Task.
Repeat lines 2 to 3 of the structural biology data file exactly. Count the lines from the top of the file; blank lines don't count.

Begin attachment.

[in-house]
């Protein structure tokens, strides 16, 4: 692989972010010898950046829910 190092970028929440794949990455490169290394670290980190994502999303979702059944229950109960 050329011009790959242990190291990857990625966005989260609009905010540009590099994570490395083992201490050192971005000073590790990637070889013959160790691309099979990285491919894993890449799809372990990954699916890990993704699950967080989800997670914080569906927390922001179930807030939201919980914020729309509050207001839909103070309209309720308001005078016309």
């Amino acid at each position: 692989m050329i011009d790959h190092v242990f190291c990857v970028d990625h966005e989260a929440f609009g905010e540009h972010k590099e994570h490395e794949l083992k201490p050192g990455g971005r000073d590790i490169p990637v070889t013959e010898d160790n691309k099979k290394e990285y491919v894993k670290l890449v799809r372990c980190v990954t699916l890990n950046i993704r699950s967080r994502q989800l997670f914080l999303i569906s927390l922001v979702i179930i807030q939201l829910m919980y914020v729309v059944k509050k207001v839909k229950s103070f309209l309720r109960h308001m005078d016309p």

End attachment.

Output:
């Protein structure tokens, strides 16, 4: 692989972010010898950046829910 190092970028929440794949990455490169290394670290980190994502999303979702059944229950109960 050329011009790959242990190291990857990625966005989260609009905010540009590099994570490395083992201490050192971005000073590790990637070889013959160790691309099979990285491919894993890449799809372990990954699916890990993704699950967080989800997670914080569906927390922001179930807030939201919980914020729309509050207001839909103070309209309720308001005078016309």
């Amino acid at each position: 692989m050329i011009d790959h190092v242990f190291c990857v970028d990625h966005e989260a929440f609009g905010e540009h972010k590099e994570h490395e794949l083992k201490p050192g990455g971005r000073d590790i490169p990637v070889t013959e010898d160790n691309k099979k290394e990285y491919v894993k670290l890449v799809r372990c980190v990954t699916l890990n950046i993704r699950s967080r994502q989800l997670f914080l999303i569906s927390l922001v979702i179930i807030q939201l829910m919980y914020v729309v059944k509050k207001v839909k229950s103070f309209l309720r109960h308001m005078d016309p």